“We were taken in by the figures”
As one included on the delegation, are there points about which you say, “If only we had done such-and-such at that time.”
We displayed a tremendous endeavour and effort in our duty of mediating between the parties that were carrying arms and in our duty as direct respondents who would make legal and constitutional preparations. These two areas of duty took the lion’s share of our time and energy. Because of this, we were wanting in what we saw as being the third duty of strengthening social support for the demand for peace. More correctly, we were taken in by mechanical indicators of the figures, such that most public opinion polls were showing support for the solution process having reached the level of 70-80%. Had we given priority to reaching out to the masses and politicizing the support they were displaying, rather than attaching excessive meaning to such data, we could have secured society’s guarantee for peace. Due to this, I of course find myself saying if only we had devoted more of our time and energy to this. And it should have made more contact with the women’s organizational process. Had success been achieved in this contact, fresh conflict could have been circumvented more forcefully. I am of the view that we needed to intensify far more the imparting of information just to women’s organizations so that women’s meetings and rallies would be held constantly and Mothers for Peace and Mothers of Soldiers would find direct inclusion in the process. When I watch from my cell women standing up for democratic rights on the street even under state of emergency conditions, I come to a greater realization of this shortcoming of ours, frankly.
“There is a need for an alliance rooted in the people”
There remains a short time until the local elections. Various discussions are being conducted as to whether the opposition parties will act jointly. What is your view?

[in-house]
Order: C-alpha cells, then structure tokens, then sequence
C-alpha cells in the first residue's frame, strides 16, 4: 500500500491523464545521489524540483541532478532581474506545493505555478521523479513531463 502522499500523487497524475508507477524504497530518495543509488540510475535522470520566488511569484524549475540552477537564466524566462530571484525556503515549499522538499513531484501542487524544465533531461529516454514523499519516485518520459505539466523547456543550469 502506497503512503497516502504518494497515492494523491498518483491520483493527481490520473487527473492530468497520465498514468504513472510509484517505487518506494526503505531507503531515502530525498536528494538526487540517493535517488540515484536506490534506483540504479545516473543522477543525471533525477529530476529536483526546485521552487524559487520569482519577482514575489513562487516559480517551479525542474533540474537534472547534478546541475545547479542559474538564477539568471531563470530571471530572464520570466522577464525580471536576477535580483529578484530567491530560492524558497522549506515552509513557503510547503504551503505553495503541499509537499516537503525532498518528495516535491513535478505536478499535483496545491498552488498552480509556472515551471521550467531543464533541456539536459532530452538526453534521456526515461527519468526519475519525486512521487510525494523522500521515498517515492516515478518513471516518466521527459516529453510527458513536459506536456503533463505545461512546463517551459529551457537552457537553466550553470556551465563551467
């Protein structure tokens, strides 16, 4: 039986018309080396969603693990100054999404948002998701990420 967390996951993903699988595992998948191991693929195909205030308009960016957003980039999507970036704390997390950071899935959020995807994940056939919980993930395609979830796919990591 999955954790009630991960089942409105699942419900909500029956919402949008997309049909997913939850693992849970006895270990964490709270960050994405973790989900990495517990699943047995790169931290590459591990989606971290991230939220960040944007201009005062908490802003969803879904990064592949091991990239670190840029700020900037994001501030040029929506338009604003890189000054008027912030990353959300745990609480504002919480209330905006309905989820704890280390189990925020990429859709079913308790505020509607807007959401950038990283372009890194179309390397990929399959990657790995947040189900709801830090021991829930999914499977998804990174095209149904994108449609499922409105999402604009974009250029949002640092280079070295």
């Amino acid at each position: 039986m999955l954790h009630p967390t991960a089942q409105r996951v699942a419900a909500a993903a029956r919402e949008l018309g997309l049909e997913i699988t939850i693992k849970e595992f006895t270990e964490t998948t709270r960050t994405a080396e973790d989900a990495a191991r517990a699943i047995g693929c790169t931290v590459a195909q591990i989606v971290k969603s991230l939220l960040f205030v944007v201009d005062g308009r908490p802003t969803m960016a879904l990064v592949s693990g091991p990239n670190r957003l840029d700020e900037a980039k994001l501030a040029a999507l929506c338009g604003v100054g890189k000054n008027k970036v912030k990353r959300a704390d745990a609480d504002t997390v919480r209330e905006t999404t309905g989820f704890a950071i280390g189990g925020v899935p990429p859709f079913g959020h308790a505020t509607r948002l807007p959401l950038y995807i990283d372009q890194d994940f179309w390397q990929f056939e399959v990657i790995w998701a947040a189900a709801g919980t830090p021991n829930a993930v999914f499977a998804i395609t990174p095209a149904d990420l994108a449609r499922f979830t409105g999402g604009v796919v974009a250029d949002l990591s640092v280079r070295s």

Let me initially state that the opinions I will express are my personal thoughts and are not binding on the party’s official organs. The inclination to act jointly comes about on the basis of principles. You set out your minimum democratic norms and seek partnership with those who can accept them. If there is a plane on which unity is possible under such basic headings as peace policies, democratic steps, the norms of the rule of law and the separation of powers, alliance is to be sought. Otherwise, even certain comments you make with different intentions will come across as engaging in bargaining over votes, as was the case in the 24 June elections. Indeed, it will be used after the election to dismiss the result you obtain in the election. All the parties represented in a parliament that has lost its function appear to be far from such principled unity just now. There is thus a need for an extraparliamentary alliance rooted in the people that assembles around principles, an alternative path. Indeed, the HDP actually prioritizes reaching understanding with all sections of society that are waging the struggle for democracy. There is no need to await the local authority elections to combine and line up in struggle with all circles that are anxious for a democratic republic and stand for an enlightened future for the country. Indeed, not a single day must be wasted. Rather than winning municipalities, winning democracy must be set as an urgent goal as the attempt is made to destroy even its final remnants.
Nine-year prison sentence has attained finality
After the measures concerning the lifting of immunities came into effect, the HDP’s İdris Baluken was detained on 4 November 2016 along with many MPs from his party. Baluken, who was serving as Deputy HDP Group Chair at the time of his detention, was released on 30 January 2017 but redetained on 22 February 2017 following an objection by the prosecutor. He was blocked from standing for parliament after his nine year and two month prison sentence on the counts of “making terrorist organization propaganda” and “breach of the law on meetings and protest marches” attained finality two days after the announcement of the HDP’s list of candidates prior to the 24 June elections. İdris Baluken, who had been an HDP MP in the 24 th , 25 th and 26 th legislative periods, was included on the delegation that held talks both on İmralı and with the government at the time of the solution process that took place over 2013-2015.